Important Art and Artists of Les Nabis
Painted on the lid of a cigar box, this work was painted under Paul Gauguin's direction in his Synthetist style of expressive color. Gauguin had encouraged Paul Sérusier to approach nature from a subjective point of view, instructing the artist to use colors straight from the tube rather than attempting to mix them and match them up to what he saw in nature. According to Maurice Denis, Gauguin had told Sérusier: "How do you see these trees? They are yellow. So, put in yellow; this shadow, rather blue, paint it with pure ultramarine; these red leaves? Put in vermilion." Yet, the painting is also different from the work of Gauguin. The result was far more abstract - a painted reality, the "equivalent" of that which is perceived by the artist - with flat areas of bold color. However, certain elements of the landscape remain recognizable: trees, the path, the riverbank, and the mill. On his return to Paris, Sérusier showed his young fellow painters, the future Nabis, what was to become their "Talisman": the "magical charm" for the group. The theorist of the Nabi group, Denis, explained that in front of this landscape, he and his friends felt "liberated from all the yokes that the idea of copying brought to [our] painters' instincts."
We know of very few portraits by Paul Sérusier, who specialized more in producing scenes of rural life in the Synthetist style of Paul Gauguin. The subject of the portrait, Paul Ranson, was a member of the Nabi group from the time it was set up by Sérusier in 1888, and is portrayed here in what seems to be a ceremonial costume. Recognizable by his goatee and lorgnon, he is depicted as deciphering the mysterious characters of a large manuscript. This is a clear example of the esotericism favored by certain Nabis, including Sérusier and Ranson. Moreover, the group used to meet in Ranson's studio in the Boulevarde du Montparnasse each Saturday. The studio was nicknamed "The Temple." There is no evidence that the Nabis actually wore this sort of garment; indeed, it is important to bear in mind that the Nabis' meetings at the "Temple" could also be lighthearted and farcical. However, the various symbols on Ranson's costume reveal Sérusier's interest in the occult. These include a five-pointed star decorating the crosier. This "pentogram," for example, could represent the mind or the head dominating the four limbs. Sérusier's painting, therefore, serves as a sort of document of the Nabis group in that it suggests the group's practices in a symbolic way.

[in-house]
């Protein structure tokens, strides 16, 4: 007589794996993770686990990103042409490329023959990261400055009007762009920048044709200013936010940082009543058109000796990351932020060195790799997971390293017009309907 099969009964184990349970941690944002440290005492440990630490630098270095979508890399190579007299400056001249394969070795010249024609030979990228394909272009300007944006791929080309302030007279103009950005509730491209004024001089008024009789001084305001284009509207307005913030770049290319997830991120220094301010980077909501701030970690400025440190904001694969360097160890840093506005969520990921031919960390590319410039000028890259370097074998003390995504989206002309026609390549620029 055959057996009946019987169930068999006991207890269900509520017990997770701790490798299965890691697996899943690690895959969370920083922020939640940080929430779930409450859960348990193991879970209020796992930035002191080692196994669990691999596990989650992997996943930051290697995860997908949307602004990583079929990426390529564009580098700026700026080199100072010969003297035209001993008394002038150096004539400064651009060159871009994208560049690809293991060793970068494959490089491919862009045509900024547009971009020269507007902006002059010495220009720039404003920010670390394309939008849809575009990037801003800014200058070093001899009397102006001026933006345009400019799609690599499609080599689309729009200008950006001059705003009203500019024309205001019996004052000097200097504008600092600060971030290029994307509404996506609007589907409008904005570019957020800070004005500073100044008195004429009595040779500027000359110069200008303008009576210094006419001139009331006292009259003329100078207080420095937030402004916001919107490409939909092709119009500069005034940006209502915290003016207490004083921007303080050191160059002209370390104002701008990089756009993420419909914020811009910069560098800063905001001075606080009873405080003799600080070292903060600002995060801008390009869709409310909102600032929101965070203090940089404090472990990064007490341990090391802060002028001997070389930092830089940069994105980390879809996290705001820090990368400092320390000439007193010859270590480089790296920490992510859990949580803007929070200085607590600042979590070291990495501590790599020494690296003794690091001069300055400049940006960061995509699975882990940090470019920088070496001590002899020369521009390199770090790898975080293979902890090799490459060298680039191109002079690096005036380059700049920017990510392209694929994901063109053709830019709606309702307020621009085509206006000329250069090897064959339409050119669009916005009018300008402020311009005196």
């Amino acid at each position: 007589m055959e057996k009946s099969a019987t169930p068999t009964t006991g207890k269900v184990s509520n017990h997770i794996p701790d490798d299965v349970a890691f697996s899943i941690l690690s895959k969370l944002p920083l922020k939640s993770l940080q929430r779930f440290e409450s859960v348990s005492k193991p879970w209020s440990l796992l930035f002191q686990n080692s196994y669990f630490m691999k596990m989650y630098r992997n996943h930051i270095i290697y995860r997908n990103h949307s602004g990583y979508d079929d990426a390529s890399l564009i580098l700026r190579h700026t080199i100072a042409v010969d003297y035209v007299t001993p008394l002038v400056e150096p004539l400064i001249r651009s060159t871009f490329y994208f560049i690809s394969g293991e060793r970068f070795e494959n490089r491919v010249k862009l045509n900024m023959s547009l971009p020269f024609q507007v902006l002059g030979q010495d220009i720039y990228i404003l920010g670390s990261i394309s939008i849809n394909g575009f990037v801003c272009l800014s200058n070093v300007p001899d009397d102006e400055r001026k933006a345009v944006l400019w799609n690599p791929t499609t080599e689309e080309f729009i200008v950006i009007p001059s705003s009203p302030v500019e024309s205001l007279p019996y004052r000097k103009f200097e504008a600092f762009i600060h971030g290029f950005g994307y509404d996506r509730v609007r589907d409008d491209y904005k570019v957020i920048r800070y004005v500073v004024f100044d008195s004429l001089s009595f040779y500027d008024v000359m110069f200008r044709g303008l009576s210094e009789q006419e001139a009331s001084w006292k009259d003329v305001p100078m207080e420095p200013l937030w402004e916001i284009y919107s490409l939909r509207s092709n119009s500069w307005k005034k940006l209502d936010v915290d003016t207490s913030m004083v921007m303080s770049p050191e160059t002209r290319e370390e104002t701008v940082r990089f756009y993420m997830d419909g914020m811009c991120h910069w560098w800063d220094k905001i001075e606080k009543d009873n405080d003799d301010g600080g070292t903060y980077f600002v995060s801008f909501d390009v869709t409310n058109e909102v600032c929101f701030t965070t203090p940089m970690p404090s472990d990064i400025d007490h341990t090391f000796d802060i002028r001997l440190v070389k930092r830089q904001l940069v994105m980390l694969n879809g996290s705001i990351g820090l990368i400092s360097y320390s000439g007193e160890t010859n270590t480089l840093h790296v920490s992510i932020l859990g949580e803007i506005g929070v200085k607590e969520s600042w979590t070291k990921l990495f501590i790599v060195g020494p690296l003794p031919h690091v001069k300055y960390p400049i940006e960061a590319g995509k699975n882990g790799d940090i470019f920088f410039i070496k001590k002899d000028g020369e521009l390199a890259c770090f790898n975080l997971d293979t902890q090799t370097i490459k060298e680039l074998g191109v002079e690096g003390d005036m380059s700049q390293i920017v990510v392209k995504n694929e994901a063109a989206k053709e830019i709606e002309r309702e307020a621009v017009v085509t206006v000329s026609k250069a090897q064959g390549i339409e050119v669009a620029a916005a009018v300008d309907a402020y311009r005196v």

This simple composition is based on flat shapes - including the flat, exotic patterns of Paul Gauguin - intense colors, and curving lines based on organic form. However, the subjects are Symbolist in character, and include the astral symbols of sun and moon hovering in the sky above the mountains (the celestial home of the gods), a bearded prophet figure or "Nabi" encased in a dark aura, (whom some have suggested represents the Hindu god Rama) wearing an ouroboros bracelet (the snake biting its tail), a peacock, and a phoenix-like bird - all symbols of the cyclical and eternal life - mounted by a female figure (possibly Sita, wife of Rama, coming back to earth). On the back of the painting are Arabic letters that spell out "Nabi." In this painting, Ranson reveals himself as the Nabi artist closest to the style of Art Nouveau, and the artist perhaps most seriously wedded to the kinds of obscure iconography taken from world religions, Celtic legends, and theosophy (a system of esoteric philosophy seeking direct knowledge of the mysteries of being and nature, particularly the nature of the divine).